John Napier: A St Andrean Polymath

Our latest #onthisday blog post comes from volunteer blogger, Glenn Mills, who writes about the world-renown mathematician and St Andrews alumnus, John Napier, who died exactly 401 years ago today.

On the 4th April 1617, the Scottish mathematician John Napier died in his home at Merchiston Castle. Famous for his invention of logarithms and his improvement of decimal notation, Napier stands as an embodiment of the early modern Scottish intelligentsia. Yet, for all his scientific renown, Napier was also a consummate Latinist, a prolific writer of theology and a vehement exponent of Protestantism. More than a scientist, Napier was a polymath in the widest possible sense.


Born in 1550, the first son of Sir Archibald Napier and Janet Bothwell, Napier spent the formative years of his life in Scotland where he enjoyed a noble upbringing. In 1563, at the age of thirteen, he enrolled at the University of St Andrews, where his name appears in the matriculation roll of St Salvator’s College. Here, under the supervision of a master, students would engage in weekly civilized debates on theological matters; a practice which Napier embraced with great enthusiasm. His academic prowess is attested by Mark Napier who, in his Memoirs of John Napier (1834), asserts that the precocious student was ‘able to keep his own… amid the gladiatorship of intellect affected by his youthful competitors’.

This period also marked the point at which Napier adopted the Protestant cause. In the preface to his exegetical commentary, A Plaine Discovery of the Whole Revelation of St John (1593), he expresses his admiration for his St Andrean teacher ‘Maister Christopher Goodman’, a reforming clergyman and Marian exile who preached against ‘the blindness of Papists’ (Memoirs, 87). In the same work, he would employ militant and vitriolic language in his condemnation of Catholicism, warning that those who continued in the creed would ‘be tormented eternallie in the bitter fulphurious fire of hell’. So, Napier was as much a theological reformer as he was a scientific innovator.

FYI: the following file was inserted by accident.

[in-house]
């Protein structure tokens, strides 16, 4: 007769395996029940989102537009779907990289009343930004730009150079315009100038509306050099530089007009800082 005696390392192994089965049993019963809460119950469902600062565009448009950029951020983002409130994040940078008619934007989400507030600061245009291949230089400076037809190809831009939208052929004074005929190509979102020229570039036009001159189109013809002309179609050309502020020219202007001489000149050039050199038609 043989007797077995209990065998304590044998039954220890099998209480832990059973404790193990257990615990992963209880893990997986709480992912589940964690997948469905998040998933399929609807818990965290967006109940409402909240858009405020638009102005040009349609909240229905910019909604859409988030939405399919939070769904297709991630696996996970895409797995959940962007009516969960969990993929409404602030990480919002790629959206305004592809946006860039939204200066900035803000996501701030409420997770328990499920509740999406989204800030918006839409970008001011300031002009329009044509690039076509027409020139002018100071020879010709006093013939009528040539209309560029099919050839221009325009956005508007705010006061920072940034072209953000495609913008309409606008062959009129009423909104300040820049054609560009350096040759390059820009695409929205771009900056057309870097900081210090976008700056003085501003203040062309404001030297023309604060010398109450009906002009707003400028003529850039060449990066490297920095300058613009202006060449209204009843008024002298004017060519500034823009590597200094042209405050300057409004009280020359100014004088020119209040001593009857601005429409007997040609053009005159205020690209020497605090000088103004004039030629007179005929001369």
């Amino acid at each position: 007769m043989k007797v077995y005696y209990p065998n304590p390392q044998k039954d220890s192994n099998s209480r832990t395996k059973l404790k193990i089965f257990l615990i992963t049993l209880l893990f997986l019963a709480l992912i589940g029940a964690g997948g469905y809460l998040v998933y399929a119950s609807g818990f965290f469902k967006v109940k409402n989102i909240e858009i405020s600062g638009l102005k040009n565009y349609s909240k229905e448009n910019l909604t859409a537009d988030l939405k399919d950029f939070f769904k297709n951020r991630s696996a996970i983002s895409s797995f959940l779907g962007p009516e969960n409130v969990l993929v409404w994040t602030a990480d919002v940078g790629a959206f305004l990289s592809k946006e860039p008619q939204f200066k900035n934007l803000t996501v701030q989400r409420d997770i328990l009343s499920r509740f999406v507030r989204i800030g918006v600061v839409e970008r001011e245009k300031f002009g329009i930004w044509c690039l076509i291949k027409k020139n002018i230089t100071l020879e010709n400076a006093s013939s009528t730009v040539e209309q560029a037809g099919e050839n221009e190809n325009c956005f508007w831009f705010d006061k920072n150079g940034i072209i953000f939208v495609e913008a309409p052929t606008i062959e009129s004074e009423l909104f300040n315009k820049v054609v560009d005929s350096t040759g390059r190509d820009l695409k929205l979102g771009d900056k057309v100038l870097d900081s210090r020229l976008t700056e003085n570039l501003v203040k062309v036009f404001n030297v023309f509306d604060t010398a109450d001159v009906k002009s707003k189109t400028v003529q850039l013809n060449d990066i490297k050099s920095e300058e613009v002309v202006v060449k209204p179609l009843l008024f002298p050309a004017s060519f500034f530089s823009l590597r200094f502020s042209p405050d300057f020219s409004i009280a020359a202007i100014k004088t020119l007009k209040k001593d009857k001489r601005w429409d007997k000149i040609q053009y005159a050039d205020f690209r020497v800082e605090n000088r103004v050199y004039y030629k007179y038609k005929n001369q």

Alas, Napier’s time at St Andrews was to be short-lived. At some point before 1566, following the advice of his uncle, Adam Bothwell, who asserted that ‘he can leyr na guid at hame’, Napier abandoned his studies at St Andrews and travelled to the continent where he continued his intellectual pursuits. However, his activity during this period is rife with uncertainty. George Mackenzie, writing over a century later, recounts that Napier ‘stayed for some years in the Low Countries, France and Italy’, before returning to his ‘Native Country’. Where exactly he studied during his time abroad is unclear but the University of Paris has been conjectured as a possibility.  This is certainly a likely possibility, especially given the amicable political relations between Scotland and France at the time. Even so, little can be said with certainty other than that Napier acquired something of the ‘study abroad’ experience.